That loss resonates with me on a personal level. Unless I learn how my nanay makes adobo, like its original name, would her recipe face a similar fate?
So, I tried to recreate it, soaking chicken drumsticks in soy sauce and vinegar as per my nanay's instructions over the phone. Spoiler: fire alarms went off so you can imagine how it turned out.
Listen: The author calls their mom to learn how to make adobo chicken. Blog continues below.
I might not be cooking anytime soon, but that kitchen disaster still taught me something. My connection to Filipino food isn't based on how often I get to eat it or how well I can make it. It's a lifelong love that's already shaped me into who I am today. I feel lucky that I get to point to times where my cultural cuisine blessed my weekend with belly-busting, boosted my self-esteem, connected me to first-generation Filipinos, or just tasted really good.
It's easy for Filipinos born in Canada to feel like we are not the experts of our own culture. We don't know our histories. Many of us don't know how to speak Tagalog or the languages our parents speak. But we all know how to eat. I'm hopeful that our growing presence in the food scene means we'll have more opportunities to define ourselves, just like Filipino food from my childhood made me who I am.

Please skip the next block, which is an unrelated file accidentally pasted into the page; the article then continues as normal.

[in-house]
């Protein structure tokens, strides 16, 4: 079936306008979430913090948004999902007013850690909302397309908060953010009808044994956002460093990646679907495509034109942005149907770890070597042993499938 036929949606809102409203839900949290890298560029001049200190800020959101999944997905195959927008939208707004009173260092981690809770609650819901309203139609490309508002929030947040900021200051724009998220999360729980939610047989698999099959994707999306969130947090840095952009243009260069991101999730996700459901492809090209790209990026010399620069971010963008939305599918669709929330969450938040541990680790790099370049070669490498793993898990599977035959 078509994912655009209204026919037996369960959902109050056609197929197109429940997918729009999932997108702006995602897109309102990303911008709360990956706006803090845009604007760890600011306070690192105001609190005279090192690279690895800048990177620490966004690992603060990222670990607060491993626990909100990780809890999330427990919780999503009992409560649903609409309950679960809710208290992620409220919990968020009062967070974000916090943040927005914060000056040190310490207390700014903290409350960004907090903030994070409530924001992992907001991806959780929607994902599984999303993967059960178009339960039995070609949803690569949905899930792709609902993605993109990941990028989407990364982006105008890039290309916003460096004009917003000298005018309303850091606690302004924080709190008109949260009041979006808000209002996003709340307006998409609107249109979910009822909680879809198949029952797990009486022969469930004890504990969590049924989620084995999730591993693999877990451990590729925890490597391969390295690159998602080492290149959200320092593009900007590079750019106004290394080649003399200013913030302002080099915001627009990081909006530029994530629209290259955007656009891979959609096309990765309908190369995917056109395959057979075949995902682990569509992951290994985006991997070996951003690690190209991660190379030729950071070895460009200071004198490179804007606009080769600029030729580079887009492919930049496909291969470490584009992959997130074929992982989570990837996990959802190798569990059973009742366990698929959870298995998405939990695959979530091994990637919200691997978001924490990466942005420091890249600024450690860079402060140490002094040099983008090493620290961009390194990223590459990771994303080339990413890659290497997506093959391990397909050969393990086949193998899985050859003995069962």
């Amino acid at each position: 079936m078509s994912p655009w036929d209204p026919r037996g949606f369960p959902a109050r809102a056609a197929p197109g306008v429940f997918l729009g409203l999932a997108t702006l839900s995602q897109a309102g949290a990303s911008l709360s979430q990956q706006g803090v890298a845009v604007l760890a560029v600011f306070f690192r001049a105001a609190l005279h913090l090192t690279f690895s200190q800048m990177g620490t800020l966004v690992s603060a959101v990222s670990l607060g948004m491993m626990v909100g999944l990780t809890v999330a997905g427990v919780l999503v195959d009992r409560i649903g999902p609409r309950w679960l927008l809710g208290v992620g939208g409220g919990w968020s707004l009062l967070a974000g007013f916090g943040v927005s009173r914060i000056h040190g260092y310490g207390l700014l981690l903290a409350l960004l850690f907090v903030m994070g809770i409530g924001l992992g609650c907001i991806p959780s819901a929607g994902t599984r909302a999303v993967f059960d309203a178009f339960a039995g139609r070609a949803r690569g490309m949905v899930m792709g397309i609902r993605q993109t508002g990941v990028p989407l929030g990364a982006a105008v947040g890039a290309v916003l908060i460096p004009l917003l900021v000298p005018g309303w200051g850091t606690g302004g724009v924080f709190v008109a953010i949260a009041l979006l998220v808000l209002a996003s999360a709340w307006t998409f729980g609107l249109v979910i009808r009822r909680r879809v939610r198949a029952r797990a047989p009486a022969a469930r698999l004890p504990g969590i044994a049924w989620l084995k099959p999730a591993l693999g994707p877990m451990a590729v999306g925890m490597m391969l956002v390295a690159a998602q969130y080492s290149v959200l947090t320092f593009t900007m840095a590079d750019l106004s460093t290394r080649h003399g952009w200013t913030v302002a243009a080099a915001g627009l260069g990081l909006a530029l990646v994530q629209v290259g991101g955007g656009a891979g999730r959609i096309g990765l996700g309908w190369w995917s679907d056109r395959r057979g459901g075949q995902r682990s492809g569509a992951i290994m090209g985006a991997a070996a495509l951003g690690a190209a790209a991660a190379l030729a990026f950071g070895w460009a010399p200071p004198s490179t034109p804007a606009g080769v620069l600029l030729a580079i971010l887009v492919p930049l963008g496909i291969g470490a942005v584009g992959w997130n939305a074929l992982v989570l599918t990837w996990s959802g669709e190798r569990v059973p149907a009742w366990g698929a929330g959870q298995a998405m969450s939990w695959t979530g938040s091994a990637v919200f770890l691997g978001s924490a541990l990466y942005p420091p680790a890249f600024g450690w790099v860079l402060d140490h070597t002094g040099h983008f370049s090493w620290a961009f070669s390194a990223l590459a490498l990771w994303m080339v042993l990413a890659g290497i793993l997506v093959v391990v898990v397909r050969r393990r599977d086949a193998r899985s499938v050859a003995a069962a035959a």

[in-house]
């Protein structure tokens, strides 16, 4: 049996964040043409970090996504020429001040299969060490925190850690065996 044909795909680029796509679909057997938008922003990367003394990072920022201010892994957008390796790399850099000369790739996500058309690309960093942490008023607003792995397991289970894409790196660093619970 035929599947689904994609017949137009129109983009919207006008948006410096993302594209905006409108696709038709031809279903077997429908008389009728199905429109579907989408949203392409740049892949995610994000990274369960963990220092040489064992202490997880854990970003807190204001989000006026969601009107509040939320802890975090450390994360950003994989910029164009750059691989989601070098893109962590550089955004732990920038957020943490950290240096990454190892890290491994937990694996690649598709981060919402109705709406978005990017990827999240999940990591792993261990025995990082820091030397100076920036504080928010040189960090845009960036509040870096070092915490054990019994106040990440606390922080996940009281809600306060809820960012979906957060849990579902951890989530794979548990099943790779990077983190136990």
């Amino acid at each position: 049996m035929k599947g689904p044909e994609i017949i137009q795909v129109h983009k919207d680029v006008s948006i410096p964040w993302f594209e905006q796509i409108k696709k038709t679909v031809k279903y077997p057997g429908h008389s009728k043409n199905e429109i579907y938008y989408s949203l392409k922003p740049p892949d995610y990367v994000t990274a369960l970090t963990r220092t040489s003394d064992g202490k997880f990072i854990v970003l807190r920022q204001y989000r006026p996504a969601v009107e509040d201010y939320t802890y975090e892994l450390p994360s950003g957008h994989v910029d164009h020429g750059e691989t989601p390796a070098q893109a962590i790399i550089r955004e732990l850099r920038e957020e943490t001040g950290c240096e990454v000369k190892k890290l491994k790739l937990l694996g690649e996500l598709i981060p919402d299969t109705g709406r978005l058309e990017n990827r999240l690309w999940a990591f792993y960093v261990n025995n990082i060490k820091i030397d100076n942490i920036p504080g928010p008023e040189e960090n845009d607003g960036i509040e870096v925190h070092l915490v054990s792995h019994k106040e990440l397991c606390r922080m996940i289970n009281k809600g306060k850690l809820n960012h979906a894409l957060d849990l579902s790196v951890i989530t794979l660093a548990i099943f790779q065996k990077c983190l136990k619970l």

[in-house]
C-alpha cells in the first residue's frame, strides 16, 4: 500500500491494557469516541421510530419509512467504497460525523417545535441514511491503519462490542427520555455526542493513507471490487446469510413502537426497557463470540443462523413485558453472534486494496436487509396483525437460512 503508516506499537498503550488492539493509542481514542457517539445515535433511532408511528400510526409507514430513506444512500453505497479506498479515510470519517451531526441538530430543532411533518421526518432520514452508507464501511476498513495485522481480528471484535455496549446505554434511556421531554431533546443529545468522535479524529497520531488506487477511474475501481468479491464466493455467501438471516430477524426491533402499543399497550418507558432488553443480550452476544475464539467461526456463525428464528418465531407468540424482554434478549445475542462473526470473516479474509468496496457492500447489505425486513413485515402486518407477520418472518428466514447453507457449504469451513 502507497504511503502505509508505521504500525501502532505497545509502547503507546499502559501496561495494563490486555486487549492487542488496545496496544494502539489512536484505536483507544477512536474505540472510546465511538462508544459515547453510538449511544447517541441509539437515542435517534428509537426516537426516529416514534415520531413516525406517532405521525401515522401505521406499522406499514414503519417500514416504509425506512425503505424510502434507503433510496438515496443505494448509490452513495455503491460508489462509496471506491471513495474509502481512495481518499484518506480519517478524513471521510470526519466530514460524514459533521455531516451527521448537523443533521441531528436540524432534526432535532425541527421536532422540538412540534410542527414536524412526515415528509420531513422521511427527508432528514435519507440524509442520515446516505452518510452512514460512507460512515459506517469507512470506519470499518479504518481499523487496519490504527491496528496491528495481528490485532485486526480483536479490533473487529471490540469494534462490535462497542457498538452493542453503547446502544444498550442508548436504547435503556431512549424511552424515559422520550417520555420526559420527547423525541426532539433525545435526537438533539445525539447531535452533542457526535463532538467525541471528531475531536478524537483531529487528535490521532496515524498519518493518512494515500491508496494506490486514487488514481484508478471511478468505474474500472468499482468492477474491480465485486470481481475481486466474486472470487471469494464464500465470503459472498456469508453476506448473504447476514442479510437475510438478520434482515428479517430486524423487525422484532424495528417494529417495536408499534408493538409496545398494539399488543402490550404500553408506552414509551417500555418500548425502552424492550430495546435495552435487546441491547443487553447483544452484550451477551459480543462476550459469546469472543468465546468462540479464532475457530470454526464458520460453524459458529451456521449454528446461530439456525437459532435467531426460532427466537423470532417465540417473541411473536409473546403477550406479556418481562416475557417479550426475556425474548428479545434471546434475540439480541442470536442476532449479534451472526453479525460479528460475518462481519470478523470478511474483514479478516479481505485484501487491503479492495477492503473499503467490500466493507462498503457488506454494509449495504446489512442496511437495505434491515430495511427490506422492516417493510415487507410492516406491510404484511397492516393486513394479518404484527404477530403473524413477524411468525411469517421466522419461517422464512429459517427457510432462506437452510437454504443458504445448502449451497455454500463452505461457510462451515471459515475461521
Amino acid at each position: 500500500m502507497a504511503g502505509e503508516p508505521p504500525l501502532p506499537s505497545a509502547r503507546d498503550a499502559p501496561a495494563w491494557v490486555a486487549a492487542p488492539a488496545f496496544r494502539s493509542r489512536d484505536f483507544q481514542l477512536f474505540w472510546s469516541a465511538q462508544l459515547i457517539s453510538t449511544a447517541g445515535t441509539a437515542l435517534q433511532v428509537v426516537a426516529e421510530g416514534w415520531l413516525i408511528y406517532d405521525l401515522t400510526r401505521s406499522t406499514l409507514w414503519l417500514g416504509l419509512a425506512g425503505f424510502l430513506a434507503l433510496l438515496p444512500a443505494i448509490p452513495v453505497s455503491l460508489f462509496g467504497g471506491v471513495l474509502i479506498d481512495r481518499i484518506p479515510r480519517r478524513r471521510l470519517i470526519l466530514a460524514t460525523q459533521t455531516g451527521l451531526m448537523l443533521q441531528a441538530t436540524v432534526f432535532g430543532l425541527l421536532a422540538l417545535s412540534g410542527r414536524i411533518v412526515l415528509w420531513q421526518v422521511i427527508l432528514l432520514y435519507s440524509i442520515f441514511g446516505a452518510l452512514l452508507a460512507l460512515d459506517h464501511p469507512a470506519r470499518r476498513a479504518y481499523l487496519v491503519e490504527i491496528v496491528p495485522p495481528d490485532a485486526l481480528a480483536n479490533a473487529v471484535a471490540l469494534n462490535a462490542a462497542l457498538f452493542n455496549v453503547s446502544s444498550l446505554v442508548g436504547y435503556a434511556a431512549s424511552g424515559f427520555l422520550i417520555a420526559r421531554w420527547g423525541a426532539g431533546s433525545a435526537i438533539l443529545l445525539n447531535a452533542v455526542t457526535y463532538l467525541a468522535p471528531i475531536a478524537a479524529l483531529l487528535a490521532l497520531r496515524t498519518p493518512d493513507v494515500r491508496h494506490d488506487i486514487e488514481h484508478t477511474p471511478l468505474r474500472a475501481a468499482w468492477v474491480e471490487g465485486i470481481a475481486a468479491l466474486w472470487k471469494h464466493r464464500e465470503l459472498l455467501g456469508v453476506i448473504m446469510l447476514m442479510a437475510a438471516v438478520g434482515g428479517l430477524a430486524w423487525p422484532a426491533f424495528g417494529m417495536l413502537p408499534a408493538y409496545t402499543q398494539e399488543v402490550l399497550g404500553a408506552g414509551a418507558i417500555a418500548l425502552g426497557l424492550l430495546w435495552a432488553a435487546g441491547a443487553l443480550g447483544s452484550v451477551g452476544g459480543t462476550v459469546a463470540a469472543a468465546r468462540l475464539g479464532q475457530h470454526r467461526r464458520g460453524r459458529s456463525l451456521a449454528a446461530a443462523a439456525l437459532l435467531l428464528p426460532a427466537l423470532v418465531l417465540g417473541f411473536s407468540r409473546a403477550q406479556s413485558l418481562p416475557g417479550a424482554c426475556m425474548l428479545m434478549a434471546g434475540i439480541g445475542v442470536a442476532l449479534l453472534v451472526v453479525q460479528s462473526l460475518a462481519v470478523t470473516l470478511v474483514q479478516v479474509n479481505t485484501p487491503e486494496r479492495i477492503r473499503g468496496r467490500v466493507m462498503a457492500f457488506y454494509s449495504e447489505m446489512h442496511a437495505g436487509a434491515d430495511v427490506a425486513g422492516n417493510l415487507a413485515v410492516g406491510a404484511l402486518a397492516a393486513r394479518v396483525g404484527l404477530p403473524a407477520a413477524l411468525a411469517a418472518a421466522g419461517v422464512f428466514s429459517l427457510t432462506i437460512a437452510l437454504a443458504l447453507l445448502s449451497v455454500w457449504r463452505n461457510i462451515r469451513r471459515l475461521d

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CORRECTION - Jan. 7, 2019:An earlier version of this blog misspelled Jollibee.
Born And Raised is an ongoing series by HuffPost Canada that shares the experiences of second-generation Canadians. Part reflection, part storytelling, this series on the children of immigrants explores what it means to be born and raised in Canada. We want to hear your stories — join the conversation on Twitter at #BornandRaised or send us an email at email@example.com.